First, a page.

“I heard that North Koreans who play handball from a young age face difficulties when they became adults because there are not enough clubs,” said Young-Shin after the announcement of the proposal. “I expect them to have junior-level skills compared with our players, but I need to find out their capabilities through training.”
However, that so far has been the crux of the problem for the Koreans. Ahead of the 2018 Winter Olympic Games, 70% of the South Korean public opposed the creation of a unified women’s ice hockey team with the coach also expressing concerns that the Northern players may not be entering the side on merit. When it comes to handball, that is also undeniably the case too.
“Technically the North Koreans aren’t the strongest, but they really want to integrate into the team. Their conditioning is extremely high. So I’ll incorporate that into my tactics to take advantage of their strengths,” Young-Shin told DW diplomatically on Monday.
Though the ‘sports diplomacy’ has been encouraging and has undoubtedly brought a wave of optimism to North-South political interactions, it’ll be interesting to see how long the honeymoon period will last. Because we’ve been here before.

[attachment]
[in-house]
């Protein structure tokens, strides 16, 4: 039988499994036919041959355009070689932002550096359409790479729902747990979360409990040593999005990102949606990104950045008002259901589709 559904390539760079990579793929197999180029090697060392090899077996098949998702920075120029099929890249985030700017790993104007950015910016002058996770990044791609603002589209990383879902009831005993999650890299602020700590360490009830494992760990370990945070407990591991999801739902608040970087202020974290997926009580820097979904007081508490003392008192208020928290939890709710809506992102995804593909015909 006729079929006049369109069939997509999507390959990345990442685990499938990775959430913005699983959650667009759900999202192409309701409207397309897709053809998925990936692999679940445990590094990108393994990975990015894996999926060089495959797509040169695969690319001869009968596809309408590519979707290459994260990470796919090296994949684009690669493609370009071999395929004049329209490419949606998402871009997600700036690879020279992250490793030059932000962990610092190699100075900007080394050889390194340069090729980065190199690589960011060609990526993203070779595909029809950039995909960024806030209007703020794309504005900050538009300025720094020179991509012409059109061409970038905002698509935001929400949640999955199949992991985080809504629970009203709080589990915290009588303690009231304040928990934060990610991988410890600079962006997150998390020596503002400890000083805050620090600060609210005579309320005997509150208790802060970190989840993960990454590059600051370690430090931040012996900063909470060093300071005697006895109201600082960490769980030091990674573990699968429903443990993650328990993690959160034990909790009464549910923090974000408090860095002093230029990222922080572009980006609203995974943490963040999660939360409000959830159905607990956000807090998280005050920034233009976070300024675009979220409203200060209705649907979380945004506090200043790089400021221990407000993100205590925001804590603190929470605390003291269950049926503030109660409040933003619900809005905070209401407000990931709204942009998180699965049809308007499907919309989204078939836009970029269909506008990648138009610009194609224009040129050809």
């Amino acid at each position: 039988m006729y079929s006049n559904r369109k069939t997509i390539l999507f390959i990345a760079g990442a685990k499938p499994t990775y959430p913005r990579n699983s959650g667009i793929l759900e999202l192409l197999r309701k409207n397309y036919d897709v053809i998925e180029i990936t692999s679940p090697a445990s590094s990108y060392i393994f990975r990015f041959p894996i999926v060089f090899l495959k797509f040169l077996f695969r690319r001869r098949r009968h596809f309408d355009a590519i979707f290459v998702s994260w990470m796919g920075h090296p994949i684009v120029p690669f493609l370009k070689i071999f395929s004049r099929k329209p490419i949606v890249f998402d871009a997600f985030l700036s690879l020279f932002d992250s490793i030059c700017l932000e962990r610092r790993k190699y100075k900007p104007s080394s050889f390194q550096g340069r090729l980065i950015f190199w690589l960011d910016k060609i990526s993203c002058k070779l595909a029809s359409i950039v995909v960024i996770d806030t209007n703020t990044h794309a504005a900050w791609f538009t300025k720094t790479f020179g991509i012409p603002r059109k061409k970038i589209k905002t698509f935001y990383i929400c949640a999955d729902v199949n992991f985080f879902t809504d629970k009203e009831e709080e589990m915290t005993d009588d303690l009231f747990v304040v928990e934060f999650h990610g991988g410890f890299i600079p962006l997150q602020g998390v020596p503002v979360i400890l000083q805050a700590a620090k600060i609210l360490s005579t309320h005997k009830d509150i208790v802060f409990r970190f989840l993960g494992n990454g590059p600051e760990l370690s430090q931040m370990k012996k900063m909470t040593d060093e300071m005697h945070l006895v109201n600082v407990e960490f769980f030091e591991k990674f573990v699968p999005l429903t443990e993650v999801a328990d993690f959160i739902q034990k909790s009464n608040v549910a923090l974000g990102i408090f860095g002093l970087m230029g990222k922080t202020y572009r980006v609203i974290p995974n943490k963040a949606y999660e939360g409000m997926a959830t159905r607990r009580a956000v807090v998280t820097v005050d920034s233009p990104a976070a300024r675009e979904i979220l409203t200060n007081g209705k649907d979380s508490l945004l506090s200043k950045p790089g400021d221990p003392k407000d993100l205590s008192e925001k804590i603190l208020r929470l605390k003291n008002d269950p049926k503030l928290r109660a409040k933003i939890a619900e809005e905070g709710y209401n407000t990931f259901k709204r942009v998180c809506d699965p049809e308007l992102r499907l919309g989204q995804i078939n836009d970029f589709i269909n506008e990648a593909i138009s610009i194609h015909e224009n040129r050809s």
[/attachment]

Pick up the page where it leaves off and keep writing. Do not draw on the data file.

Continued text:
In 1991, a unified Korea entered the FIFA World Youth Championships and the World Table Tennis Championships, yet the North quickly reneged on further unification following paranoia over what their Northern athletes may hear from their Southern counterparts.
Hyun Jung-hwa, a South Korean who competed in the 1991 World Table Tennis Championships told the New York Times of her Northern partner, “She wanted to know how rich we were, and about how much money I made, in U.S. dollars, and I told her. I just told her everything, and we became friends. And now I miss her. It was just so natural that we were on a team together.”
The feeling from the Southerners ahead of the upcoming Handball World Championships is similar. Though the relationship between the two government’s has been frosty for decades, the bond between the people has remained strong.
“I noticed that I’m senior to the North Korean players, so I think my job is to help our young players to show their best performance,” said South Korean captain Jung Su-Young. “Winning is important, but I want to focus more on us playing a good game as one team.”
The Handball World Championship will be another step towards closer to North-South ties, and though no one is expecting much success on the court, the symbolic success should be enough.
“The World Championship is really meaningful for us, especially since we’ll be playing in Berlin. Berlin was a divided city that found a way to peace after the fall of the wall,” says Young-Chin.
“As a unified team, we want to show that Korea can find this way, too.”
Here are the bookmakers offering the best handball betting odds
Author: Tom Mortimer
Tom is the editor at Betting Circle and has been creating online content for over 10 years. Tom mainly writes about sport and gambling, but every now and then also delves into fleshier subjects like politics and psychology. When he was 18 he created HungarianFootball.com and over the last few years he's written on a freelance basis for ESPN, WorldSoccer, Goal.com, among many others.